Three government agencies (FDA, EPA and USDA) determine whether GMO crops are safe, the Federation of American Scientists states, yet these agencies act under the assumption that GMO crops are not significantly different from regular crops and should "generally be regarded as safe," according to a report from the Library of Congress

"The U.S. approach to regulating GMOs is premised on the assumption that regulation should focus on the nature of the products, rather than the process in which they were produced," the Library of Congress report stated. Translation: GMO foods are innocent until proven guilty, and they're evaluated in the same way as non-GMO foods. 

4. Will GMO foods help solve world hunger? 

It's possible that, in the future, they could. 

Golden rice, a GE grain that has a boost of vitamin A, is frequently cited as an example of GMOs' potential to save the world. This supergrain has the potential to "save millions from malnutrition," Lucky Peach reported. The first clinical trial with golden rice was published in the American Journal of Clinical Nutrition in 2009. 

IRRI Photos/Flickr

Still, it's unclear how long the world would have to wait for golden rice to become the lifesaving superfood it's been built up as. In a February 2016 interview with Mother Jones, the International Rice Research Institute, or IRRI, a multinational organization dedicated to perfecting golden rice, declined to estimate when the rice would be ready. 

The rice has some high-profile advocates. The Rockefeller Foundation, the Bill and Melinda Gates Foundation and other big spenders have funded golden rice research, Mother Jones noted.  A letter published on June 30 that criticizes Greenpeace for their stance against GMOs and golden rice has signatures from more than 100 Nobel Laureates.  

In the letter, the group of Nobel Laureates encouraged governments to empower farmers with "all the tools of modern biology, especially seeds improved through biotechnology."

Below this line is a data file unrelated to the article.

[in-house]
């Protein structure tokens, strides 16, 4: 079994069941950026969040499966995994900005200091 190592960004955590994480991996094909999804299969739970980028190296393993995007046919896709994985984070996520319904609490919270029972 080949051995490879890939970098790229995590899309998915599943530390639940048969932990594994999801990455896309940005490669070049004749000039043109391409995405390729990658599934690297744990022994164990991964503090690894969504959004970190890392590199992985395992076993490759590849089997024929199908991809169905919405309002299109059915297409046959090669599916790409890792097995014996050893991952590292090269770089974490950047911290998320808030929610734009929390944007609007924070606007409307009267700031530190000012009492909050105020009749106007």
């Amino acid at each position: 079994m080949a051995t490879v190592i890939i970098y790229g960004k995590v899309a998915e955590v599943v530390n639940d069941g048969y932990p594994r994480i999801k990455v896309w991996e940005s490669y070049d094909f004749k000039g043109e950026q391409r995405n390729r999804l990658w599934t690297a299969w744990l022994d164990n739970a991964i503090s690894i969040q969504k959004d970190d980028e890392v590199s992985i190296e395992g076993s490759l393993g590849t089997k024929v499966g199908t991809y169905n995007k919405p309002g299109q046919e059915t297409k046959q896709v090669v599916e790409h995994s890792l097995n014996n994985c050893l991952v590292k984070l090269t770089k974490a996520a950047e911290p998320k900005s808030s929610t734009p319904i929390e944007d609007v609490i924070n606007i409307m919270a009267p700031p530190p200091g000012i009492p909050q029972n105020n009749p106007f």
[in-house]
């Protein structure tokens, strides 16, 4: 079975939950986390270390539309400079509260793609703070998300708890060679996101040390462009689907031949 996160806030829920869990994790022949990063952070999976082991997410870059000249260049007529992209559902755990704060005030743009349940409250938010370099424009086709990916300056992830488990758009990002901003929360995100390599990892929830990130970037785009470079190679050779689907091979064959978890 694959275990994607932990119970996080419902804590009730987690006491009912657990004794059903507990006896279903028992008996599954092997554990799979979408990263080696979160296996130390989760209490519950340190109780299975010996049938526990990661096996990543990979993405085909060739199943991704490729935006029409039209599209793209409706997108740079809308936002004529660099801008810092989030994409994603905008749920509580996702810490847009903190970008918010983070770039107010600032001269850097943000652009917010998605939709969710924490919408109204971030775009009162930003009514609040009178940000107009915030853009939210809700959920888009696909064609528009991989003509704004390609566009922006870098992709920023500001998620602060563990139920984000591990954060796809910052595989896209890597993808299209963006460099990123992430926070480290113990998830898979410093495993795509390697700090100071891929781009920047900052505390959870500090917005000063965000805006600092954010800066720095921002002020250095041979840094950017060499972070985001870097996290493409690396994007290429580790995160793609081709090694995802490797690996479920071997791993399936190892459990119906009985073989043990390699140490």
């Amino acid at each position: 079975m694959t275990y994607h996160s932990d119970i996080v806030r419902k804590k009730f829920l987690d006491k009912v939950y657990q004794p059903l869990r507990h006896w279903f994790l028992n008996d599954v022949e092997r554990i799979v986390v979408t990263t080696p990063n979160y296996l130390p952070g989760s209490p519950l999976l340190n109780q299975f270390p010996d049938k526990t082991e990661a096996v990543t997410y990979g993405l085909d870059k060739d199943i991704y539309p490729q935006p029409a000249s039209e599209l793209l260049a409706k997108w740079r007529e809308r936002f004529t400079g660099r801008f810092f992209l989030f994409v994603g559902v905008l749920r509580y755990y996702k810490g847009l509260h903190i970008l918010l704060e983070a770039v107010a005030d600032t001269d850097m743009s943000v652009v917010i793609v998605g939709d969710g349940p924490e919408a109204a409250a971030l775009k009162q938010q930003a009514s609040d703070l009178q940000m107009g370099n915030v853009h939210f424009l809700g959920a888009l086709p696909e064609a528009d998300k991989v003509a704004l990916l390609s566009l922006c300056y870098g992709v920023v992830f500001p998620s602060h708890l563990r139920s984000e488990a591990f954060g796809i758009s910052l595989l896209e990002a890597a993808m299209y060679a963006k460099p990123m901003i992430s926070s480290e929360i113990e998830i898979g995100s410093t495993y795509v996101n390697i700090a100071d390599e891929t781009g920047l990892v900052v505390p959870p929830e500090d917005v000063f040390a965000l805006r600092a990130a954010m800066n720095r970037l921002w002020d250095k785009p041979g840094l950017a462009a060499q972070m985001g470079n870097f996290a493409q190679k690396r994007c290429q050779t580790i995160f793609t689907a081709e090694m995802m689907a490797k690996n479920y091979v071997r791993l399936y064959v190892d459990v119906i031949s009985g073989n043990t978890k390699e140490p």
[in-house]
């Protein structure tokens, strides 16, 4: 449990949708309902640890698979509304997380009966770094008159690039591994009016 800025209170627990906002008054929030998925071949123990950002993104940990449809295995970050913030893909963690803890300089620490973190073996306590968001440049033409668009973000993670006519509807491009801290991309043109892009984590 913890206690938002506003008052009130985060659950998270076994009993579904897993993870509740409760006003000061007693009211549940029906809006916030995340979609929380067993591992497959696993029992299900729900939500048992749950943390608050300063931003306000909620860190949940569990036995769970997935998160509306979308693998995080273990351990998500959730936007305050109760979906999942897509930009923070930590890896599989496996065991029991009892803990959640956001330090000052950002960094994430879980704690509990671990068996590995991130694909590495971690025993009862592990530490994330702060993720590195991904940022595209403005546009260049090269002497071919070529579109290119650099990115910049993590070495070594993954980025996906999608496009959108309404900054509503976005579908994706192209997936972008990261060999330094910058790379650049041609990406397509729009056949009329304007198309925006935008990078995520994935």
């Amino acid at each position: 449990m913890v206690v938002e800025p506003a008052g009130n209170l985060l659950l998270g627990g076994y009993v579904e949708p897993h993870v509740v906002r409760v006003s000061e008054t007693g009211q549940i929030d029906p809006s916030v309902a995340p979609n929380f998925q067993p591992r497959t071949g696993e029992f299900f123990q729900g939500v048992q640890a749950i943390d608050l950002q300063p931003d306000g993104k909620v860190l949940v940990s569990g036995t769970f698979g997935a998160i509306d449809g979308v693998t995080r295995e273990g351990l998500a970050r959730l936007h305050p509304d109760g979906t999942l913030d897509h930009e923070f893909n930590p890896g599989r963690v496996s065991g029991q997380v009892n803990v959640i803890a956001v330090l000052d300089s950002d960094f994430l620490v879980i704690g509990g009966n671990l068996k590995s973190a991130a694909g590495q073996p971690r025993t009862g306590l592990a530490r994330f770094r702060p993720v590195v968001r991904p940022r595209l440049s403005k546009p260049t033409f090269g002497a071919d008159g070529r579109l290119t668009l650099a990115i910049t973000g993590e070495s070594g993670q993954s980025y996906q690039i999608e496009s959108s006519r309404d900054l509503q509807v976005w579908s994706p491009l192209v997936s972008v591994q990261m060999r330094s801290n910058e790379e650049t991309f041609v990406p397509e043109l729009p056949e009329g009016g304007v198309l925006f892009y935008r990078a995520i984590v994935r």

5. How much of the U.S. food supply has GMOs? 

The majority of foods in the United States contain GMOs. 

Roughly 75% to 80% of U.S. foods have GMO ingredients, the Associated Press reported. Most of these GMO ingredients are corn and soy. The adoption of GMOs has been swift — 20 years ago, the first GMO foods were engineered to withstand Roundup, a popular weedkiller manufactured by Monsanto. Glyphosate, the primary ingredient in Roundup, has since skyrocketed in popularity among farmers — the Environmental Working Group noted that use of glyphosate has increased 15-fold since GMOs were introduced in 1996.  

Fresh fruit and vegetables, as well as dry beans and grains, usually aren't genetically engineered, Whole Foods notes (Exceptions include Hawaiian papaya, edamame, zucchini and, of course, corn).  

Meat, fish and poultry aren't technically GMOs, but GMOs are frequently present in the feeds used to raise them. Additionally, cows are frequently injected with recombinant bovine growth hormone (rBGH), a genetically engineered hormone that increases milk production. There's no evidence that eating products from these animals has health risks for humans.